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“Barcelona” exhibition at Tokyo Station Gallery

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  • Barcelona
    The City of Artistic Miracles

    The essence of Catalan modern art from the modernisme to avant-garde

    8 February – 5 April 2020
    Tokyo Station Gallery

     
    Barcelona, Catalonia’s capital, Spain, has been a major center of art and architecture, producing many artists well known in Japan and the world. There have been exhibitions highlighting masters such as Joan Miró and Salvador Dalí, but few focused on Catalan art as a whole.

    The Japanese exhibition “Barcelona: The City of Artistic Miracles” is a major show featuring Barcelona and modern Catalan art, covering the period of 80 years from the 1850s through the late 1930s.

    Tokyo Station Gallery (at JR Tokyo Station) will be the last venue of this travelling exhibit, after Nagasaki, Himeji, Sapporo and Shizuoka.

     

    About “Barcelona: The City of Artistic Miracles”

    The exhibition, presented in 6 sections, illustrates the effervescence of the radiant ‘Fin de Siècle’ Barcelona art scene, epitomized by such talents as Gaudi, Picasso, Milo and Dali, as well as Ramon Casas and Santiago Rusiñol.

    Approximately 130 examples of various genres – paintings, drawings, sculptures, furniture and jewelry – will be on display as a testimony of Barcelona’s metamorphosis since the late 19th century.

    The exhibits are mostly on loan from the Museu Nacional d’Art de Catalunya and other institutions in Barcelona.

    Curation by Akira Kinoshita (prof. Showa Women’s University).

     

    Six chapters of the Barcelona exhibition

    *Titles are for convenience of our readers, not the original translation

    I. Urban expansion and the 1888 Universal Exposition

    The first chapter explores: Barcelona’s rapid urban expansion since the 1859 city planning; the Universal Exposition held in 1888; and the rise of Catalan cultural identity.


    II. Cosmopolis – Light and Shadow

    Light: Growing wealth and the rise of the bourgeoisie, who financed the creation of architectural masterpieces by Gaudi and others, and sumptuous works of art in Barcelona.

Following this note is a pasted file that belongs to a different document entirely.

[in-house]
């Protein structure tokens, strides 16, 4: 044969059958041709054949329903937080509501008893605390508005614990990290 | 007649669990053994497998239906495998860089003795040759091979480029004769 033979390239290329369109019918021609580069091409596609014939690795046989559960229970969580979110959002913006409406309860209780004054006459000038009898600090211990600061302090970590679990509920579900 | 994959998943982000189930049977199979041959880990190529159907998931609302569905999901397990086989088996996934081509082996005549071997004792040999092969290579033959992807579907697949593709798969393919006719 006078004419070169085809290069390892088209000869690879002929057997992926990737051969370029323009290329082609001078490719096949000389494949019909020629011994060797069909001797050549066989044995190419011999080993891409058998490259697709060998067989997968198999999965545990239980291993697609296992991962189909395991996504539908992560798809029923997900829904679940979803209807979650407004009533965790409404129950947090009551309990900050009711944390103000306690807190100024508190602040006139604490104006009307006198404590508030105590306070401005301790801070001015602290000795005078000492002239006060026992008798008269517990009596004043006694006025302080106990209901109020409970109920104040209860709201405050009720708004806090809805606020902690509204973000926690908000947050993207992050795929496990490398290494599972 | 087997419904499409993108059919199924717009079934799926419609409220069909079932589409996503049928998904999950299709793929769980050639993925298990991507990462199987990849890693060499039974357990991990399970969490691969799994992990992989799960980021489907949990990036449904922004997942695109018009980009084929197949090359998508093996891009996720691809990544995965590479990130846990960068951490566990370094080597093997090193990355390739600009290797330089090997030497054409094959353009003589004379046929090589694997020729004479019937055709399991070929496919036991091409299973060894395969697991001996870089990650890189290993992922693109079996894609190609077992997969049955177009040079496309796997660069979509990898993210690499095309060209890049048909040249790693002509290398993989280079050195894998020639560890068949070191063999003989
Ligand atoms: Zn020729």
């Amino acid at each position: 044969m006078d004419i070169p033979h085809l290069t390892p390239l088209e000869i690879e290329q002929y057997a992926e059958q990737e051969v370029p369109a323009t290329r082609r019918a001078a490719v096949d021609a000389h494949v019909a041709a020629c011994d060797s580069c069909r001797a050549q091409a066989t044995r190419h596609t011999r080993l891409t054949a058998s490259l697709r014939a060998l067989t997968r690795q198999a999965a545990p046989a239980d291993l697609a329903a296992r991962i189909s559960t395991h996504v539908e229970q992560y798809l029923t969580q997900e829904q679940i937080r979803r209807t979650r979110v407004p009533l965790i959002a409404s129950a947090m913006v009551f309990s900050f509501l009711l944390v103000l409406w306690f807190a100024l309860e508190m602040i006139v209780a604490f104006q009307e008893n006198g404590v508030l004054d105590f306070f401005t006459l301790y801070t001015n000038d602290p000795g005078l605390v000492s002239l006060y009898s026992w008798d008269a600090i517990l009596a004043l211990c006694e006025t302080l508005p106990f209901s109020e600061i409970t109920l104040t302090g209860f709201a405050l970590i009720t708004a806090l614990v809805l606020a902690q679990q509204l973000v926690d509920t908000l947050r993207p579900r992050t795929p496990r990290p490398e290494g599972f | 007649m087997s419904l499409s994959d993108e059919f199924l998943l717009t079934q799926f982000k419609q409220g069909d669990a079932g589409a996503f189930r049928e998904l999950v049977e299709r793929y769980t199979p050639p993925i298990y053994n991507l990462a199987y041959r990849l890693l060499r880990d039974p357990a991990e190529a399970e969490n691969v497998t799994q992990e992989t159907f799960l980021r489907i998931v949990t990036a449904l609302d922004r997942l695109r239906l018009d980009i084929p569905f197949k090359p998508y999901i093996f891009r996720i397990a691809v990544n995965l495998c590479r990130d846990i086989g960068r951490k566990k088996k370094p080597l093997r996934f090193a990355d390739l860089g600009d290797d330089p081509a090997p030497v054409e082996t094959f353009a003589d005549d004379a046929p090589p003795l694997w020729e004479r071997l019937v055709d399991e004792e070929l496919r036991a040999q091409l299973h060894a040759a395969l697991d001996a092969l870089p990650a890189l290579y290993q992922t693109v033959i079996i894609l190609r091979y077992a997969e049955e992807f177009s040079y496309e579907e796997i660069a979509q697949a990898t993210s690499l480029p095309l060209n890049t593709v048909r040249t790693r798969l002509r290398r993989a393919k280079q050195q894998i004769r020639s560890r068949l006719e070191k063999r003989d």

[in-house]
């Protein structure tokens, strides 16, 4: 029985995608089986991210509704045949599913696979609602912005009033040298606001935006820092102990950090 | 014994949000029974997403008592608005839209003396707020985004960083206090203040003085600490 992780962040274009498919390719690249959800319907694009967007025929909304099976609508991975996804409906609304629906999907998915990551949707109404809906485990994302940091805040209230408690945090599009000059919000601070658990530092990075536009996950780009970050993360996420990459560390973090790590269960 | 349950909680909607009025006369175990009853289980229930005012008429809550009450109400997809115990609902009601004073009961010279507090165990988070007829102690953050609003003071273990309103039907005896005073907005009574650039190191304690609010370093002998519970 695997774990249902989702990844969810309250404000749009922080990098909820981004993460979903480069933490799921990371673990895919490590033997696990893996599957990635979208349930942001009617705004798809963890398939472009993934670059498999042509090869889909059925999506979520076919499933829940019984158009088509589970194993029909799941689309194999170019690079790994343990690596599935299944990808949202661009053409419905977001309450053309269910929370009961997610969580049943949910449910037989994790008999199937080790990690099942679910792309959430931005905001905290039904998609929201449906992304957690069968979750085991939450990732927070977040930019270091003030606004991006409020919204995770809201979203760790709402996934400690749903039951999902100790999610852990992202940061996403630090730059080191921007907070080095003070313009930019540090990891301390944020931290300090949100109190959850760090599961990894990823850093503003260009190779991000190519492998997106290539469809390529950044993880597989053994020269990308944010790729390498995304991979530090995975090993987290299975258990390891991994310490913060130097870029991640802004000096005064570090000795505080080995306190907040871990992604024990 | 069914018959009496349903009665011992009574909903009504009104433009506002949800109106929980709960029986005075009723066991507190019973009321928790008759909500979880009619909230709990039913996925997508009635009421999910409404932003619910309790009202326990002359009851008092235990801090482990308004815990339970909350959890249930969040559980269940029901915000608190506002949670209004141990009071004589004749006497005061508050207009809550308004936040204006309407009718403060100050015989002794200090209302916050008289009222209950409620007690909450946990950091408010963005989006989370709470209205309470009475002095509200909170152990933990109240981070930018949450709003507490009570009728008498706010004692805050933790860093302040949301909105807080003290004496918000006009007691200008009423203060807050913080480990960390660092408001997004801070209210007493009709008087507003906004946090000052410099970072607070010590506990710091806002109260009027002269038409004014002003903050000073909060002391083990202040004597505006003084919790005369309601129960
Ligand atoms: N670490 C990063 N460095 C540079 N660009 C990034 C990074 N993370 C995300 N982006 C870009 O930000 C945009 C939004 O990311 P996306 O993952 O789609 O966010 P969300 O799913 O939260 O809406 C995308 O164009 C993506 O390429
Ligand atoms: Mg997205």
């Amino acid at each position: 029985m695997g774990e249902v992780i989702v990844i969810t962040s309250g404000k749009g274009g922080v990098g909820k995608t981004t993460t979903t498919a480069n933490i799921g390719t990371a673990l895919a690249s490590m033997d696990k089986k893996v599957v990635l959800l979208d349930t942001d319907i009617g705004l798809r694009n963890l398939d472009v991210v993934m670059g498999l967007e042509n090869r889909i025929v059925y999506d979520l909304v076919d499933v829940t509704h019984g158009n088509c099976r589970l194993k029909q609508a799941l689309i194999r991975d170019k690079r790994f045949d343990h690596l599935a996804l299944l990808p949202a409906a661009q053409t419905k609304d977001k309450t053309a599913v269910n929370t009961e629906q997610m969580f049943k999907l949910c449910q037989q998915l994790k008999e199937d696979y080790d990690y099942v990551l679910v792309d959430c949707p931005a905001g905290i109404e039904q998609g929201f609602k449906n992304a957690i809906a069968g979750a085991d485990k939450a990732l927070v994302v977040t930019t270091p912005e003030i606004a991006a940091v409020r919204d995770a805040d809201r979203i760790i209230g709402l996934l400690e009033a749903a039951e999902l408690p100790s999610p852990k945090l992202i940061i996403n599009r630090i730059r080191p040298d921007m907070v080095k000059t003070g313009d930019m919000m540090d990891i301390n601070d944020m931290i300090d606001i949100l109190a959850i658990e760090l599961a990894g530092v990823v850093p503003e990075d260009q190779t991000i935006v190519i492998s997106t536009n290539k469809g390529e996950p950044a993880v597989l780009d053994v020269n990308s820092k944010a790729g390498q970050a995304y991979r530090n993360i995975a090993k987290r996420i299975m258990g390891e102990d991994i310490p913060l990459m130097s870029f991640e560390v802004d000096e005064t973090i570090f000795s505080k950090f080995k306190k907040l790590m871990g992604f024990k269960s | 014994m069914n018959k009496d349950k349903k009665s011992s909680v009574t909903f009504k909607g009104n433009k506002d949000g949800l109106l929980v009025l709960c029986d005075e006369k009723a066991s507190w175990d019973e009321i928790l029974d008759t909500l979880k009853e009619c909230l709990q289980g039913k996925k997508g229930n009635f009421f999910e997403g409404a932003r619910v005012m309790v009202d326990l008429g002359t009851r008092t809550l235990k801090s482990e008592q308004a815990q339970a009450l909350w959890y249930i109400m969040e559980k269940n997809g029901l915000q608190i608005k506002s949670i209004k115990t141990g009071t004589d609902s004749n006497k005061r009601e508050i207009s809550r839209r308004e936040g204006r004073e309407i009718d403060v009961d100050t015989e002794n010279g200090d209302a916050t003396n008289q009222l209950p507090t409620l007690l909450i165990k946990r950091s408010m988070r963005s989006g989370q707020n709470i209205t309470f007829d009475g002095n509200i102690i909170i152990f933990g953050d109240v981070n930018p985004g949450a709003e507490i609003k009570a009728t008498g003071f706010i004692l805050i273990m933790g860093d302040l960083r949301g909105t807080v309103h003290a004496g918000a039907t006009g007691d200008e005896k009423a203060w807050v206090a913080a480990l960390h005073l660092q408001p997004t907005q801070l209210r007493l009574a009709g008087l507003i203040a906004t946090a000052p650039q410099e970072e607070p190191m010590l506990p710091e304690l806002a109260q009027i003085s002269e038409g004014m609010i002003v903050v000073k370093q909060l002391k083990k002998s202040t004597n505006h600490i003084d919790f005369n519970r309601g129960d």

Shadow: Increasingly pronounced social disparity and labour disputes

    奇蹟の芸術都市バルセロナ展 東京ステーションギャラリー

    Romà Ribera; De soirée; circa 1894; Museu Nacional d’Art de Catalunya, Barcelona

    奇蹟の芸術都市バルセロナ展 東京ステーションギャラリー

    Antoni Gaudí (design), Casas i Bardés workshop;
    Two-seater Bench from Casa Batlló; circa 1904-1906; Museu Nacional d’Art de Catalunya, Barcelona

    奇蹟の芸術都市バルセロナ展 東京ステーションギャラリー

    Lluís Masriera; Pendant with Flowers; circa 1904; Museu Nacional d’Art de Catalunya, Barcelona

    奇蹟の芸術都市バルセロナ展 東京ステーションギャラリー

    Joaquim Mir and Rigalt, Granell & Cia; Virgin Mary as a Child; 1910 – 1913; Museu Nacional d’Art de Catalunya, Barcelona


    III. Paris and the Modernisme

    From the end of the 19th century to the beginning of the 20th century, the Modernisme movement, inspired by new artistic currents such as Art Nouveau in France, influenced the Barcelona art scene widely, from architecture to literature and art.

    奇蹟の芸術都市バルセロナ展 東京ステーションギャラリー

    Santiago Rusiñol; Ramon Casas, Cyclist; 1889; Banco Sabadell Collection


    IV. Els Quatre Gats (“The Four Cats”)

    The café “Els Quatre Gats” (modelled after “Chat Noir” in Paris), opened in 1897 by Ramon Casas, Rusiñol and others, became a hangout for intellectuals and artists, including the young Picasso.

    奇蹟の芸術都市バルセロナ展 東京ステーションギャラリー

    Ramon Casas; Sombras; 1897; Marc Marti Col・lecció


    V. Noucentisme – the Mediterranean revival

    In the early 1900s, artists turned to the Catalan traditions rooted in Mediterranean culture. Called the “Noucentisme” (Nineteen-hundreds style), the trend was clearly seen in the 1929 Barcelona International Exposition.

    奇蹟の芸術都市バルセロナ展 東京ステーションギャラリー

    Xavier Nogués and Ricard Crespo; Glass; 1929; Barcelona Design Museum

    奇蹟の芸術都市バルセロナ展 東京ステーションギャラリー

    Francesc d’Assís Galí; Orquestra Pau Casals; 1931; Museu Nacional d’Art de Catalunya, Barcelona


    VI. Avant-garde art and the civil war

    Following Picasso, Milo and Dali moved to Paris and led Surrealism since the 1920s. Meanwhile, some Barcelona architects got inspirations from Le Corbusier. And in 1936, the Spanish Civil War broke out.

* The above is the information known at the time of publication and subject to change without prior notice.

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